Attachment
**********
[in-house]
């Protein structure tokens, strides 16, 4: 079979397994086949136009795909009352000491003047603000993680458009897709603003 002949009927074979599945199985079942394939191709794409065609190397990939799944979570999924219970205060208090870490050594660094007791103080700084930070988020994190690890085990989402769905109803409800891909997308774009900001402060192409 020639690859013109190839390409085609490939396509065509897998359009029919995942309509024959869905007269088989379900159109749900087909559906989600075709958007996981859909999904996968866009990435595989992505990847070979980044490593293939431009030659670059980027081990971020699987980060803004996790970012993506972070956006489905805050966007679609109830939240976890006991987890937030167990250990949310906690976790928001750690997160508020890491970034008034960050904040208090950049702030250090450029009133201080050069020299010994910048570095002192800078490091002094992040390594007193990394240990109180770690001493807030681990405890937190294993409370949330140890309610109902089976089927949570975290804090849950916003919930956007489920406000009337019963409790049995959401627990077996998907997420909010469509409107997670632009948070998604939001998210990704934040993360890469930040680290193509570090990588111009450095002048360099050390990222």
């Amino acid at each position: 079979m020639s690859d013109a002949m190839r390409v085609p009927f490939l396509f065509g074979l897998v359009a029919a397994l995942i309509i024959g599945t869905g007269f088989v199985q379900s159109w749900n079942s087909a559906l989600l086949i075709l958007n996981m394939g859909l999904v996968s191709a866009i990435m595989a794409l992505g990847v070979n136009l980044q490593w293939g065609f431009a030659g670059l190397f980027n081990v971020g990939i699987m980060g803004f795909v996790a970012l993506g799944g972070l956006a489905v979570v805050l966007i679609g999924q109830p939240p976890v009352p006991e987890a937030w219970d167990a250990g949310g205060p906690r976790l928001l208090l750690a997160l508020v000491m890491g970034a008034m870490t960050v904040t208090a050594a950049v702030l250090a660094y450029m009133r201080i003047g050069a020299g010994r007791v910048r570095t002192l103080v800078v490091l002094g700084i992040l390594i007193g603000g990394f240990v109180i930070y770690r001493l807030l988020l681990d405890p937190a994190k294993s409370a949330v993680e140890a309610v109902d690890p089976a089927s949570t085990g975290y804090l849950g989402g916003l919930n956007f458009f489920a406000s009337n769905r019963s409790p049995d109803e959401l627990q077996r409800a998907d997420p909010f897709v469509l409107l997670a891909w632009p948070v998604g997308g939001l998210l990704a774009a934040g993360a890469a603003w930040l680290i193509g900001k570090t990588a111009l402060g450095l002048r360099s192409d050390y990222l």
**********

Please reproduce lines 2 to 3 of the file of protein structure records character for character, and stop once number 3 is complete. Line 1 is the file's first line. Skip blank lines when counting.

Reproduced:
């Protein structure tokens, strides 16, 4: 079979397994086949136009795909009352000491003047603000993680458009897709603003 002949009927074979599945199985079942394939191709794409065609190397990939799944979570999924219970205060208090870490050594660094007791103080700084930070988020994190690890085990989402769905109803409800891909997308774009900001402060192409 020639690859013109190839390409085609490939396509065509897998359009029919995942309509024959869905007269088989379900159109749900087909559906989600075709958007996981859909999904996968866009990435595989992505990847070979980044490593293939431009030659670059980027081990971020699987980060803004996790970012993506972070956006489905805050966007679609109830939240976890006991987890937030167990250990949310906690976790928001750690997160508020890491970034008034960050904040208090950049702030250090450029009133201080050069020299010994910048570095002192800078490091002094992040390594007193990394240990109180770690001493807030681990405890937190294993409370949330140890309610109902089976089927949570975290804090849950916003919930956007489920406000009337019963409790049995959401627990077996998907997420909010469509409107997670632009948070998604939001998210990704934040993360890469930040680290193509570090990588111009450095002048360099050390990222």
């Amino acid at each position: 079979m020639s690859d013109a002949m190839r390409v085609p009927f490939l396509f065509g074979l897998v359009a029919a397994l995942i309509i024959g599945t869905g007269f088989v199985q379900s159109w749900n079942s087909a559906l989600l086949i075709l958007n996981m394939g859909l999904v996968s191709a866009i990435m595989a794409l992505g990847v070979n136009l980044q490593w293939g065609f431009a030659g670059l190397f980027n081990v971020g990939i699987m980060g803004f795909v996790a970012l993506g799944g972070l956006a489905v979570v805050l966007i679609g999924q109830p939240p976890v009352p006991e987890a937030w219970d167990a250990g949310g205060p906690r976790l928001l208090l750690a997160l508020v000491m890491g970034a008034m870490t960050v904040t208090a050594a950049v702030l250090a660094y450029m009133r201080i003047g050069a020299g010994r007791v910048r570095t002192l103080v800078v490091l002094g700084i992040l390594i007193g603000g990394f240990v109180i930070y770690r001493l807030l988020l681990d405890p937190a994190k294993s409370a949330v993680e140890a309610v109902d690890p089976a089927s949570t085990g975290y804090l849950g989402g916003l919930n956007f458009f489920a406000s009337n769905r019963s409790p049995d109803e959401l627990q077996r409800a998907d997420p909010f897709v469509l409107l997670a891909w632009p948070v998604g997308g939001l998210l990704a774009a934040g993360a890469a603003w930040l680290i193509g900001k570090t990588a111009l402060g450095l002048r360099s192409d050390y990222l």